It’s absolutely vital that when someone has suffered a bereavement, they are able to lean on friends and family for support. Talking is crucial in order to reach out to the healing process. You may feel embarrassed about speaking-out, especially if you have always been quite reserved, but talking is an essential part of the grief process.
It’s ok to ask for help and actually, people will jump at the opportunity to do something for you as they are waiting to assist you in your hour of need. They want to help, so let them. Even though they may not completely understand your grief, just feeling yourself being heard and being able to express your grief, things will start to become a little easier. At the same time, it is ok to ignore the door and have a duvet day now and again. However, if you have too many of these days, people will start to worry. So do make sure you do your utmost to get up and dressed every day, even if it’s the only thing you do.
Friends and family will be desperate to help so allow them to bring dinner over or to take you out for lunch. Cry on their shoulder let, them give you a hug. It’s unhealthy to grieve alone and you will be offering them support too. Don’t ever feel selfish.
It’s also really important to allow your feelings to come out. Don’t try and push them down or away. Your stories have to be told; reminisce and remember. Even if you feel as though you are repeating yourself, don’t worry. This is all part of the grieving process which you need to feel and experience. You will probably start off shocked and numb, then move into angry and tired. Just remember that this is all normal; there is nothing wrong with what you are feeling. There is no rush to get to where you believe you should be. Take your time. You may feel that you are dealing with this bereavement in a different way to how you dealt with other losses. That’s irrelevant. You can’t package up your feelings into an off-the-shelf product. What you feel is what you feel. Don’t beat yourself up. If you need time, take more time.
Be selfish and deal with your grief however you see fit. Don’t feel that you have to hold back with your feelings and be brave in front of family and friends because of what they may be going through. You won’t get a badge for bravery. If you are having a bad day, then just tell everyone. There is no point in supressing your feelings like a pressure cooker, waiting to explode at the first opportunity. Everything comes out at some point so it is far better to go through the process and feelings as you trundle along than you keep them hidden and then suffer a large explosion (and breakdown) in the future.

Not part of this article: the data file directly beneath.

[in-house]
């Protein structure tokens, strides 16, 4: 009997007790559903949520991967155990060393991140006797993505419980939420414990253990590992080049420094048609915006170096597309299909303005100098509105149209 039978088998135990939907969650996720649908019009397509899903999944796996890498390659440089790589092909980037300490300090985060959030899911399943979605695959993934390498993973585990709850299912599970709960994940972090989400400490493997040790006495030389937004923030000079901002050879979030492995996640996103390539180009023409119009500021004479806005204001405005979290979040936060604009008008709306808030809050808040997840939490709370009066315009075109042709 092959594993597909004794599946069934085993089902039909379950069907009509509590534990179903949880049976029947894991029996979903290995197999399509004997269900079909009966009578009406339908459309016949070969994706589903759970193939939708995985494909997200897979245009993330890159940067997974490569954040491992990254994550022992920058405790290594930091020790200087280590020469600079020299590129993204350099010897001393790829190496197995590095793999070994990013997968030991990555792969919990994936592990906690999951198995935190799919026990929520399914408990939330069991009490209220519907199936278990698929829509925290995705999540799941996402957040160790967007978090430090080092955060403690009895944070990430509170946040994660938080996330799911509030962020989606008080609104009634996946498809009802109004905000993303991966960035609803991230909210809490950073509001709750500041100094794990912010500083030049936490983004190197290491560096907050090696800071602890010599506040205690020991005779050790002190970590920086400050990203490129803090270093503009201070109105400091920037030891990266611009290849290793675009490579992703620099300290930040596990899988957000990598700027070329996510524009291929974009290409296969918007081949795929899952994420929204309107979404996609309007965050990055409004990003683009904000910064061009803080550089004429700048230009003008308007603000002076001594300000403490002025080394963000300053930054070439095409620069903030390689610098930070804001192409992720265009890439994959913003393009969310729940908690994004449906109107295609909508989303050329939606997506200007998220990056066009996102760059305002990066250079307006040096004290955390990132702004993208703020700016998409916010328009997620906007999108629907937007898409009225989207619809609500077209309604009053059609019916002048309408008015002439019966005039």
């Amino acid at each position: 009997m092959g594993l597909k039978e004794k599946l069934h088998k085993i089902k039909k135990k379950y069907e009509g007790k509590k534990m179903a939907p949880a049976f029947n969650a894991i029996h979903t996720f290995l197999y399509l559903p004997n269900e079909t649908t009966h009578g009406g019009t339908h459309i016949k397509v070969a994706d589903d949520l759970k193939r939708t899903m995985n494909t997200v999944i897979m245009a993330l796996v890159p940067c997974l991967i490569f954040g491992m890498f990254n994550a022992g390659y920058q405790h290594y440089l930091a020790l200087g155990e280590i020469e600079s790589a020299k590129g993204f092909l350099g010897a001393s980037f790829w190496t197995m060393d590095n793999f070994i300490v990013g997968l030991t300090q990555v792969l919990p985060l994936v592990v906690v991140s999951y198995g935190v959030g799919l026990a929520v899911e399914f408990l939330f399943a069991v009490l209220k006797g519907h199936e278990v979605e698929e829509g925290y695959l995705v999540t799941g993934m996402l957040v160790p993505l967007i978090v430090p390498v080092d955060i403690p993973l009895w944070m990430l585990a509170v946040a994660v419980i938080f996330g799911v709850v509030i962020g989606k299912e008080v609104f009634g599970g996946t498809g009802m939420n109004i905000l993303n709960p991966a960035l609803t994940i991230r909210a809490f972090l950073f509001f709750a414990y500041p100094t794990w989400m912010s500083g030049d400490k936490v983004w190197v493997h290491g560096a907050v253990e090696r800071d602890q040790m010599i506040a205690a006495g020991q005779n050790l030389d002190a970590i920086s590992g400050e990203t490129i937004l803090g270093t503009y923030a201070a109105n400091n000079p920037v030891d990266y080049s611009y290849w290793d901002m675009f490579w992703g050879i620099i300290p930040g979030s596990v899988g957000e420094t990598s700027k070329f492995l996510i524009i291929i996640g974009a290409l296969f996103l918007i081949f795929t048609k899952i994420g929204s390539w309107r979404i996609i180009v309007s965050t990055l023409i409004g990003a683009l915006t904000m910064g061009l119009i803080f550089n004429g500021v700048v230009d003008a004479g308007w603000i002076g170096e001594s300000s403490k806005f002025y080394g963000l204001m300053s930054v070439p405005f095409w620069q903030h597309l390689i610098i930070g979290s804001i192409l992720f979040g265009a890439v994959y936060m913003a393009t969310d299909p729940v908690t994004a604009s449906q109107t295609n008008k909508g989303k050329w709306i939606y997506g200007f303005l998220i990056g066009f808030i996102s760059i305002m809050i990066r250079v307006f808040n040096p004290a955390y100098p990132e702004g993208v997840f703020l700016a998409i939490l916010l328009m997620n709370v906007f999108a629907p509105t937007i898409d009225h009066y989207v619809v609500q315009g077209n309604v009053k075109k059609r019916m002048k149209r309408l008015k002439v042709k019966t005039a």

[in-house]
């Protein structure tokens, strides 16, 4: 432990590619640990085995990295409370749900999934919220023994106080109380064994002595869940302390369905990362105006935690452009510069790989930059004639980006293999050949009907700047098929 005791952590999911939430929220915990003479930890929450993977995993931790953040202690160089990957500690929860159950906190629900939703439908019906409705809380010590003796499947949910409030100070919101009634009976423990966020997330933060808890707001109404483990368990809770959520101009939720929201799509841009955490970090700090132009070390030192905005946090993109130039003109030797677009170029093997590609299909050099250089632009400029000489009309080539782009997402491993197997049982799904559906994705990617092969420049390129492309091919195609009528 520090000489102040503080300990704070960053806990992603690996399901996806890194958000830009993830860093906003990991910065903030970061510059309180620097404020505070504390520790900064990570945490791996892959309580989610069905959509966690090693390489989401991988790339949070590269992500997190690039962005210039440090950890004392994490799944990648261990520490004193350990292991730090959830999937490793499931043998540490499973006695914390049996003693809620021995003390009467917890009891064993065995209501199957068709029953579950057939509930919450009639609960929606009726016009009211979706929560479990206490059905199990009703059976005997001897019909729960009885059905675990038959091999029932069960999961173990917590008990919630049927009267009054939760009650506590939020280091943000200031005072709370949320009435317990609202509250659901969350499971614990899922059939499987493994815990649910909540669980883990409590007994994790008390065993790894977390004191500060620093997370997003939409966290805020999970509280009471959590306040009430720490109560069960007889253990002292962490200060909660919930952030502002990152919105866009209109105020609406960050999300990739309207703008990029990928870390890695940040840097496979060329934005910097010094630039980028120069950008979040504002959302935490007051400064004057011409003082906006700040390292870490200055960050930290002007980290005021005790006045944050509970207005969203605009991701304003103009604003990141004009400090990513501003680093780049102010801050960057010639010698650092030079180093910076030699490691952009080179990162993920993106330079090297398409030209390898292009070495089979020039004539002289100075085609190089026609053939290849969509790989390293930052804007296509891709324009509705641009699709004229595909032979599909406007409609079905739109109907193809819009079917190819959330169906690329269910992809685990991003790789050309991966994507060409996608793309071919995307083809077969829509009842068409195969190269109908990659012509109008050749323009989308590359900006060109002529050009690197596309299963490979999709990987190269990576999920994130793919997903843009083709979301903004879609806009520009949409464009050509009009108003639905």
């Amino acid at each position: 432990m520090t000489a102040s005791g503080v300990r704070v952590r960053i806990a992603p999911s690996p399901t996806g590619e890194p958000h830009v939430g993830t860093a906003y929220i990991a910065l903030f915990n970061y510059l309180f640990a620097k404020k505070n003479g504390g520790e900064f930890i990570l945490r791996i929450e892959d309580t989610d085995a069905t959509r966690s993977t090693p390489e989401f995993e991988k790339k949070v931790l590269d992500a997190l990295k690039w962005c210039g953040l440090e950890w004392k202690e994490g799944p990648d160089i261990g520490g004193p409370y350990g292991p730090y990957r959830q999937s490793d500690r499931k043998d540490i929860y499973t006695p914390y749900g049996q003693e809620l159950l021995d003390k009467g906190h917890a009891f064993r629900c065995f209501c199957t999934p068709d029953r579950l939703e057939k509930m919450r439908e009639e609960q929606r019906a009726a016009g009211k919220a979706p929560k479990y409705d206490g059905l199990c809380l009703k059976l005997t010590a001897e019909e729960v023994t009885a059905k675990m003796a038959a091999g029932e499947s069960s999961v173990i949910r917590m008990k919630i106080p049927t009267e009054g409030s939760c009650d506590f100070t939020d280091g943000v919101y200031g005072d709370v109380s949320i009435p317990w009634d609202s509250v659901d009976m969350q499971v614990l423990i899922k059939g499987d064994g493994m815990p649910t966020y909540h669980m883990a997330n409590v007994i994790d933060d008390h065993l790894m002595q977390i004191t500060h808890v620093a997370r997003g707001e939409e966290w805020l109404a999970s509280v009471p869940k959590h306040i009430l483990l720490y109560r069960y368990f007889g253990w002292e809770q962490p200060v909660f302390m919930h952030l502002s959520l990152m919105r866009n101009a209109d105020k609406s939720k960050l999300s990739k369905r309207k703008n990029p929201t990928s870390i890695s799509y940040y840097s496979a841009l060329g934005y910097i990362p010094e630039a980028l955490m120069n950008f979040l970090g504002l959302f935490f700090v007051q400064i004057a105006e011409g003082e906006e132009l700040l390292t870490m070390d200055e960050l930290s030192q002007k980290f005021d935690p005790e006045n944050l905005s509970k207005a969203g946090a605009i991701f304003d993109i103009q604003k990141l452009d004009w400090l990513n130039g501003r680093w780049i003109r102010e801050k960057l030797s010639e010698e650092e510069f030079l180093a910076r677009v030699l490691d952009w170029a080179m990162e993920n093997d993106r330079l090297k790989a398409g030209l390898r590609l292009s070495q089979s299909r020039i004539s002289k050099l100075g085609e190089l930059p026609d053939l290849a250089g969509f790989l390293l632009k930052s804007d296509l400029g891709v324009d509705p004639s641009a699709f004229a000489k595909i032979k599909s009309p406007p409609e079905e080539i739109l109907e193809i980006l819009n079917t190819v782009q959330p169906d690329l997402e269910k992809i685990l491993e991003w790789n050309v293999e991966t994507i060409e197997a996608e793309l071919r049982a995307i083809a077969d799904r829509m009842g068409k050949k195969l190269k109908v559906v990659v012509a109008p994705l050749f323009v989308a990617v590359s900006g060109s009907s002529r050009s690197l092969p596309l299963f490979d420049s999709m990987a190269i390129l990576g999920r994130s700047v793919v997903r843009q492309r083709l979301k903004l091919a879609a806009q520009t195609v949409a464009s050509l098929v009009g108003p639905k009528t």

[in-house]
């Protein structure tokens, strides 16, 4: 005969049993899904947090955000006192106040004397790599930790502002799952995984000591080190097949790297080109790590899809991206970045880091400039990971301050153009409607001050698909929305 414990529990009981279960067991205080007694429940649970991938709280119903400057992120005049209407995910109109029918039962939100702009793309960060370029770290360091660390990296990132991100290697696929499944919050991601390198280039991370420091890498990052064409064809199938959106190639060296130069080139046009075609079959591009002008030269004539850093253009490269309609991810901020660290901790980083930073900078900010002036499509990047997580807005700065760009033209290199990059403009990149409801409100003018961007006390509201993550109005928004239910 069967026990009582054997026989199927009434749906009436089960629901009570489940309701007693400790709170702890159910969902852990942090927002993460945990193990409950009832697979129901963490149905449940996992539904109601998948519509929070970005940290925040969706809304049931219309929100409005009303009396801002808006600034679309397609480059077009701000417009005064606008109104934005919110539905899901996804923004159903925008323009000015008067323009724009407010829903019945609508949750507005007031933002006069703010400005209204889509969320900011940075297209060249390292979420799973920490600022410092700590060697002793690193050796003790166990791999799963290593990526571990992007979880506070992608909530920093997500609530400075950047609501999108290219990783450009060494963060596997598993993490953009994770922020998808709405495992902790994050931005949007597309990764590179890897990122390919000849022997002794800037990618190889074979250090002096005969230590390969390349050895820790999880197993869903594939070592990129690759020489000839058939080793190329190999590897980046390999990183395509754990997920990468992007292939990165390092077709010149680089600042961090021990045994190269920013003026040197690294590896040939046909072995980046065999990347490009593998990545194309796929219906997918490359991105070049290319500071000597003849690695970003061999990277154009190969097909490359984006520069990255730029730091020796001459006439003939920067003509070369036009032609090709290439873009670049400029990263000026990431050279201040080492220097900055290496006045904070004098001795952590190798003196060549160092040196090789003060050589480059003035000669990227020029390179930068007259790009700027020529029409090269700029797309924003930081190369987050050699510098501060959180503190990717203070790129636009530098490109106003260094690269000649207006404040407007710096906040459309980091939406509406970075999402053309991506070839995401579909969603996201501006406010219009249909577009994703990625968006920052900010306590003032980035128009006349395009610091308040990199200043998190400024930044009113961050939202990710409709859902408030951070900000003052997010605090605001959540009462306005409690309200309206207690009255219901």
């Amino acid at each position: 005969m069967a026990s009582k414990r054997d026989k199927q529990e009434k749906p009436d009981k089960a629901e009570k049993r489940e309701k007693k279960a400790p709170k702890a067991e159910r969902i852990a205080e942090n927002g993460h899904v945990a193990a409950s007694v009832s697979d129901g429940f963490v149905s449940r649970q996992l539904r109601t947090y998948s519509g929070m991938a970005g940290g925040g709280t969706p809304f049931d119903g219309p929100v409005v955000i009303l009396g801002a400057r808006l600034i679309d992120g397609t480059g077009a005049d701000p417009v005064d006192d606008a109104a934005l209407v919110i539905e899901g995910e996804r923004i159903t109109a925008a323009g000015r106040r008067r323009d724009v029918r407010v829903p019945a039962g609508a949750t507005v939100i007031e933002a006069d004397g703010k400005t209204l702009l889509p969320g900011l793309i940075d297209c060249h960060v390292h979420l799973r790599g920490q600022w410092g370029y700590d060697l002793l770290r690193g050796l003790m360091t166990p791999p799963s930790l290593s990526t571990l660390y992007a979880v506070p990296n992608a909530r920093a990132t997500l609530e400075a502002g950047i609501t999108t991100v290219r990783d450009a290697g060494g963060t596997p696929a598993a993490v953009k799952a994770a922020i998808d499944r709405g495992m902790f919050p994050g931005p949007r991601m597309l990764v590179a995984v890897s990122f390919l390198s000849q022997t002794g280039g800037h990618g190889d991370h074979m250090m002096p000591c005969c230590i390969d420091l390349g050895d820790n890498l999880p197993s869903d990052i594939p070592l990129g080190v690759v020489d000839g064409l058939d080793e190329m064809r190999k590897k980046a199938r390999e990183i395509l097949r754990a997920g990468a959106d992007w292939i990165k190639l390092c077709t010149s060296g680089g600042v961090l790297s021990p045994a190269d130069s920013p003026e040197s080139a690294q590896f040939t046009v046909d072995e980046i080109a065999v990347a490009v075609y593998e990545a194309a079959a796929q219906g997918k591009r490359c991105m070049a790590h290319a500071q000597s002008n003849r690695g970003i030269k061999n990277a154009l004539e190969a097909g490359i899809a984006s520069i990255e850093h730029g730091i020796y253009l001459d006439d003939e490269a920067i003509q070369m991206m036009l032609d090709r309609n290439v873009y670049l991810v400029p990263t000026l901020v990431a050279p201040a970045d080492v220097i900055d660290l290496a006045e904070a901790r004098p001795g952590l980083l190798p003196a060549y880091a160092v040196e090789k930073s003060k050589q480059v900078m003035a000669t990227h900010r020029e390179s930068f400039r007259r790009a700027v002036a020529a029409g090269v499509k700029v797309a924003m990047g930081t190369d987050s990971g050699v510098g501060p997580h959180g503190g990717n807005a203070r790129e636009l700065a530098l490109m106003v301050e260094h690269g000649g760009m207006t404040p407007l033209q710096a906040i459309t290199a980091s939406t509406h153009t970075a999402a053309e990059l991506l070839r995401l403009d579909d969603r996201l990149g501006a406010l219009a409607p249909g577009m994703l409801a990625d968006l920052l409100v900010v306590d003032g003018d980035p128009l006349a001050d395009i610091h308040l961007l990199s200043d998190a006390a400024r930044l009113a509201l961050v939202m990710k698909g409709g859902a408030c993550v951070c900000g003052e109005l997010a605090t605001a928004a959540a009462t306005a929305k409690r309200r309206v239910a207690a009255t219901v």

On the other hand, you will feel good helping others who are also grieving. Helping others will give you a boost; you won’t feel so alone. Take the time to listen as you help others, including any children who are trying to come to terms with their feelings around what has happened for the very first time. Grief can tear a family or friendship apart as it is a time of anxiety, anger, resentment and shock. Be aware of others feelings and handle everyone with caution. The slightest thing can cause a potential spark.
Trying to stick to some kind of routine is crucial; getting up, having breakfast, having a shower, getting dressed, walking the dog, washing up.. these tasks, however mundane they may seem, keep you conscious and they stop you from falling into a cycle of not getting dressed or even getting out of bed. They pull you along and out of victim mode.
It is ok to give yourself a break from grieving and suggest to your friend that you want to go to the movies. You could try having a decluttering session or weeding the garden, anything which keep you busy. There will be times when you want to escape and those who are close to you will be delighted to hear you asking to go out for dinner or the movies, or sorting out a weekend break away from things. It’s not bad to want to do something different and you are definitely not being disrespectful to the one you lost.
There are always those dates on the calendar which pop up now and again. A birthday or anniversary, christmas day or the anniversary of the day you moved into your house. When those occasions come along, tell people in advance so they give you some extra support on that day. You are not being silly. If something is important to you, then it shouldn’t be hidden. If you are upset, people will know why and can offer support. Don’t spend the day under a grey cloud. Try your best to do something or be with someone and bring your happy memories to the forefront of your mind. Embrace them and if you need to shed a few tears, then so be it.
As you start to heal you may begin to think about what the future holds. Maybe you want to start dating again, retrain, or help others. It’s really important to have some kind of life plan in your head as something to look forward to. It will bring you optimism and hope.
If you need extra help such as counselling or coaching, take a look in The Hug Directory for some support. It’s not the end of the world to ask for some additional assistance. In fact, it shows that you are determined to move on from this time of deep sadness and remember your loved-one with dignity and mindfulness. You will be able to cherish the memories and live a happy and guilt-free life.